**Source:**Asked to me by Sumit Yadav

**Problem:**

Is it possible to label the edges of a cube using the numbers 1 through 12, in such a way that the sums of the numbers on any two faces of the cube are equal?

**Update:**(19-07-2012)

Solution posted by Rakesh Roy (SAP Labs, Bangalore) and Praveen Reddy Vaka (Mechanical Engg IITM Alumnus 2006, CSE IIT Kanpur Alumnus 2011) in comments!

Yes, it is possible to label the edges of a cube using the numbers 1 through 12, such that the sums of the numbers on any two faces of the cube are equal. The sum of the numbers is 26. Let a,b,c,d,e,f,g,h,i,j,k,l be the edges of the cube. a-b-c-d(clockwise, facing towards the viewer)represents one face with h-e-f-g(clockwise) as the face exactly opposite to it. Similarly, c-i-f-j and a-l-h-k is another pair of opposite faces. Top face is b-l-e-i and bottom is d-k-g-j. The values a to l are as follows:

ReplyDeletea= 5; b=11; c=9; d=1; e=2; f=8; g= 12; h= 4; i= 3; j=6; k=7; and l=10.

Let us say label the edges of the cube as follows. a,b,c,d for the edges facing us a',b',c',d' for the edges edges exactly opposite. Label the other four edges e1,e2,e3,e4. Now we need the following conditions satisfied a+b+c+d = a'+b'+c'+d' = a+a'+e1+e2 = b+b'+e2+e3 = c+c'+e3+e4 = d+d'+e4+e1 and each of the numbers 1 to 12 is used exactly once.

ReplyDeleteWe don't solve this explicitly the conditions directly map to a well known problem. This is exactly equivalent to finding the solution of the following magic star https://picasaweb.google.com/116877570854616166367/GOAL?authkey=Gv1sRgCNi_rbHy-5jdLg#5751571488108842450 such that sum along each line is equal and each number from 1 to 12 appear exactly once. It is easy to prove that each sum has to be exactly 26 and based on this we can construct a solution by hand. There are several possible solutions one of them is listed by Rakesh. If needed all the solutions can be listed by a program based on a simple back tracking algorithm. Anyone interested in programming can even try to code the solution for http://www.spoj.pl/problems/GCPC11D

Thanks for the solution Rakesh and Praveen. Special thanks to Praveen for taking the pain to draw the image. That was really useful.

ReplyDeleteFrom Bob's Blog:

This is a very old puzzle, first proposed by Henry E. Dudeney and catalogued by Donald E. Knuth with the entry:

A star puzzle: Magic 6-star of {1,2,…,12} with sums 26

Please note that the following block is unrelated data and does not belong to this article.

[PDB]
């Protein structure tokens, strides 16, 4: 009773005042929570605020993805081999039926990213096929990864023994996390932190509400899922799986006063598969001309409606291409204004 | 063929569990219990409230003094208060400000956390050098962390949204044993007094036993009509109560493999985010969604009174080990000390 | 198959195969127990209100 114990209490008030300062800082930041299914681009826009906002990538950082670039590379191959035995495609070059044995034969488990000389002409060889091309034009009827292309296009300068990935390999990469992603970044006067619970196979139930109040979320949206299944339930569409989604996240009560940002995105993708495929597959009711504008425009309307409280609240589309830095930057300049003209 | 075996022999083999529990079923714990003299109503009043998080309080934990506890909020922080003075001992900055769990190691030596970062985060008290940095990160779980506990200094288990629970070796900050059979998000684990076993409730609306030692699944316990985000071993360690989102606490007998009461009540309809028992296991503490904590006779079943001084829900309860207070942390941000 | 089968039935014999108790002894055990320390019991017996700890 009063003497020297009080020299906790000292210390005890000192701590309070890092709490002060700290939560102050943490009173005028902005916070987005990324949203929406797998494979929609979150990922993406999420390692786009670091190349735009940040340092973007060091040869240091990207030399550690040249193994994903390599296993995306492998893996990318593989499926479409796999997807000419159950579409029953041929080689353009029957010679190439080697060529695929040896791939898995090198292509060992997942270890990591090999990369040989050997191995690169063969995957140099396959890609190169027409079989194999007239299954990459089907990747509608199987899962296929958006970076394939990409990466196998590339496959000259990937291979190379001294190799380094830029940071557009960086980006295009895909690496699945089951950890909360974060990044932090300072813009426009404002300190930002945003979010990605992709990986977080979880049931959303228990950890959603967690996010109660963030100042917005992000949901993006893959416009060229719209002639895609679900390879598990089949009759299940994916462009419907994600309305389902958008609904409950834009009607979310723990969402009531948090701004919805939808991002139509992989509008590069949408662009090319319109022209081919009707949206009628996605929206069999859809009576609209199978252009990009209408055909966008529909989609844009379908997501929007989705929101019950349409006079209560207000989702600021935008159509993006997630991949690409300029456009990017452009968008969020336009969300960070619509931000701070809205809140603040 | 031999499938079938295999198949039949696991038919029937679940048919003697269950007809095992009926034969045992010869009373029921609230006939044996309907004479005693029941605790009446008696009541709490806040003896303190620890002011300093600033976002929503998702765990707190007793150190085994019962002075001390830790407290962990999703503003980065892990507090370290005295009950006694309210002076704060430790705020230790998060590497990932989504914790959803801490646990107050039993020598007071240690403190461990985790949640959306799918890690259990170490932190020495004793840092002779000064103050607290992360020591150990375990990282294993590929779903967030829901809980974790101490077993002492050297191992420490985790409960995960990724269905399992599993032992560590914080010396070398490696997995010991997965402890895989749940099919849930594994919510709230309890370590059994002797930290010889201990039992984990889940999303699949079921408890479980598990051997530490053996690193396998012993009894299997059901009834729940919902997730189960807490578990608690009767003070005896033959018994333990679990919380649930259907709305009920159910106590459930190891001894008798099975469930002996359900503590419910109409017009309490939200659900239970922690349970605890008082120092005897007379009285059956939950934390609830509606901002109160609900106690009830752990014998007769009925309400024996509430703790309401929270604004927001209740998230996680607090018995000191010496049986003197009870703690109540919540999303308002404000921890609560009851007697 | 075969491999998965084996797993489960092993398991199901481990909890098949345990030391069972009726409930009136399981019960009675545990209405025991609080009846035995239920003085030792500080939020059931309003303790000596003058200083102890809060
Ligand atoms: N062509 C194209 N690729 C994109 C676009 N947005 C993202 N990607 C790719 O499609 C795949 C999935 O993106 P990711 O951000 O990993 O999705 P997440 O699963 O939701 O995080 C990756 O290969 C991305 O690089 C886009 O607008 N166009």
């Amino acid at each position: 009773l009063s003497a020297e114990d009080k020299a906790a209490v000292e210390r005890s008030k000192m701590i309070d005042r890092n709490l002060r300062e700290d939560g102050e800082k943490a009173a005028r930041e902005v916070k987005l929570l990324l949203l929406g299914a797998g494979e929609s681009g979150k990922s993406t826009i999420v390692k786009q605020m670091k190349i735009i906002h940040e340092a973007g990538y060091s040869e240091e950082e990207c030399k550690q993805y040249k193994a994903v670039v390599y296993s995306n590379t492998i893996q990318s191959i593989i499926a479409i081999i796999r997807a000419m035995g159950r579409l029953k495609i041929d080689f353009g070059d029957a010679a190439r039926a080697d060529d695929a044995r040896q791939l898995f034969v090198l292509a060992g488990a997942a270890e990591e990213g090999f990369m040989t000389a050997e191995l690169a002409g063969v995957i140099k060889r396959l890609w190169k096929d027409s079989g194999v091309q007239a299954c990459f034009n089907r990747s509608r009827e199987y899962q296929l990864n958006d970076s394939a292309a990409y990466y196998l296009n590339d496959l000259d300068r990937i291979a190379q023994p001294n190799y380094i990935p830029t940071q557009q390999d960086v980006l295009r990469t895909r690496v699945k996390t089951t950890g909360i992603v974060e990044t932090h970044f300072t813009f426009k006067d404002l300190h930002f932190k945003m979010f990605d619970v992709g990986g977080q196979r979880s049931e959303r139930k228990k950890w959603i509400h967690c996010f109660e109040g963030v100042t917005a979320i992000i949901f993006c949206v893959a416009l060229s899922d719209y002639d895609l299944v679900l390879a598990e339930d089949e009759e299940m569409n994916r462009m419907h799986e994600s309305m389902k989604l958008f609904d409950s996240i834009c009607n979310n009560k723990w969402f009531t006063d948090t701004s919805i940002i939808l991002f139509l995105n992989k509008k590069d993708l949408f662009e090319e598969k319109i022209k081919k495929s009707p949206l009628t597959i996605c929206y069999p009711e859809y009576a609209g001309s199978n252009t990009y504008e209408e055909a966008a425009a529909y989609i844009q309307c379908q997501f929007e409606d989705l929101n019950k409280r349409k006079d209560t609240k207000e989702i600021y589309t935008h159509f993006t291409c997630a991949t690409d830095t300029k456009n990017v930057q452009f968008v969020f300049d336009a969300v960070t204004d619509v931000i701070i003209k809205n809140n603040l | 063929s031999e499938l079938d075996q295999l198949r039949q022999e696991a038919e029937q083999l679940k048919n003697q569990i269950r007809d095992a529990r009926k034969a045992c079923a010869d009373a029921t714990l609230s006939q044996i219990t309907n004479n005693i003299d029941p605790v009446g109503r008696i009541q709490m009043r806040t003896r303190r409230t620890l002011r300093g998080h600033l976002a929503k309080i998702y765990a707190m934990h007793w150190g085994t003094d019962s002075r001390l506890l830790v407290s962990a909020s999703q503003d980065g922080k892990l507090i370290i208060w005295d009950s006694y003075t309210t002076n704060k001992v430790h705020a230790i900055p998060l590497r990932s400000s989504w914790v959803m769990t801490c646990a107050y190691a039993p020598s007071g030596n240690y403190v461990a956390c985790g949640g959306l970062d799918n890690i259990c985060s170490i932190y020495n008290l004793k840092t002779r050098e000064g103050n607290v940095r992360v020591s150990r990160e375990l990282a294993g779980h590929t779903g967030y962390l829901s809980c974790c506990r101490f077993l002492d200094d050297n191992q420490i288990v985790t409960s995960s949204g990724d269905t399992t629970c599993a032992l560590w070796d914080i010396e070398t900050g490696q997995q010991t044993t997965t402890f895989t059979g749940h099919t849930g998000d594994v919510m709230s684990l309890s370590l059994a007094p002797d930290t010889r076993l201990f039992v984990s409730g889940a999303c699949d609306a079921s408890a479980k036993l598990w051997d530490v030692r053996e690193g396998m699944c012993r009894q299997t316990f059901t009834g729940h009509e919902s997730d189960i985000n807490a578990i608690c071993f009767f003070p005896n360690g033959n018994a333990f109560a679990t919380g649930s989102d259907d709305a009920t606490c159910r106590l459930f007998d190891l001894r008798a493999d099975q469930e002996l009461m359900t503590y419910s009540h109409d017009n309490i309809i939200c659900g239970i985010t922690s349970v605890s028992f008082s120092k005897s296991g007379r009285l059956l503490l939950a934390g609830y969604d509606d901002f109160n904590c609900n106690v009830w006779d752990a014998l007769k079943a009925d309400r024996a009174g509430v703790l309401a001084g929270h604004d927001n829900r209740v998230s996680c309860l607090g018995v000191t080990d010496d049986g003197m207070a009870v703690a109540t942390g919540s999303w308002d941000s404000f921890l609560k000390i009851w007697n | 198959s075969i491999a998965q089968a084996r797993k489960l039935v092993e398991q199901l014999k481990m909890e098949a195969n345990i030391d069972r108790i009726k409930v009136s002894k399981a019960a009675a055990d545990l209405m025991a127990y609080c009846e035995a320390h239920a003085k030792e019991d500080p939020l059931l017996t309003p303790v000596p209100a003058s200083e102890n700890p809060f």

Volume 50, (1915), page 210, puzzle number X261.

This can be considered a problem in 12 unknowns with only 6 equations (the 6 straight lines making up the figure). There are therefore apparently 6 degrees of freedom. A straight-forward approach would be to choose A, B, C, D, F and G, (E must be equal to 26 – B – C – D, of course) and then calculate the other letters from the obvious relations. This would appear to give 12 x 11 x 10 x 9 x 8 x 7 solutions (12 choices for A, 11 for B etc) or 665,280 in all.

Unfortunately, many of these choices give values which are less than 1 or greater than 12 for some letters E or H – L. When these are eliminated, there are still many illegal combinations left where some numbers are duplicated. Finally the number of solutions is whittled down to 960 (double counting the symmetric stars).

I am sure the backtracking algorithm would be more efficient.

ReplyDeleteA simple all permutation search would also give all the solutions. Code can be found here:

http://www.reocities.com/oosterwal/computer/combinations.html

This comment has been removed by a blog administrator.

ReplyDeleteWe can remap 1,2 ... 12 to the numbers -11, -9, -7, ... -1, 1, 3, ... 11 as sums of the faces of cube remain equal.

ReplyDeleteNow, we can easily see from symmetry that each face should have 2 negative numbers and corresponding 2 positives which translates to a sum of 26 in the original numbers.

Trying different combinations we can get the values {11, -11, -3, 3} for the front face starting from top edge counter-clockwise, {-9, -1, +1, +9} for the back face starting from top edge counter-clockwise and {5, 7, -5, -7} for the side edges counter-clockwise from top-left.

Remapping gives {12, 1, 5, 8}, {2, 6, 7, 11} and {9, 10, 4, 3}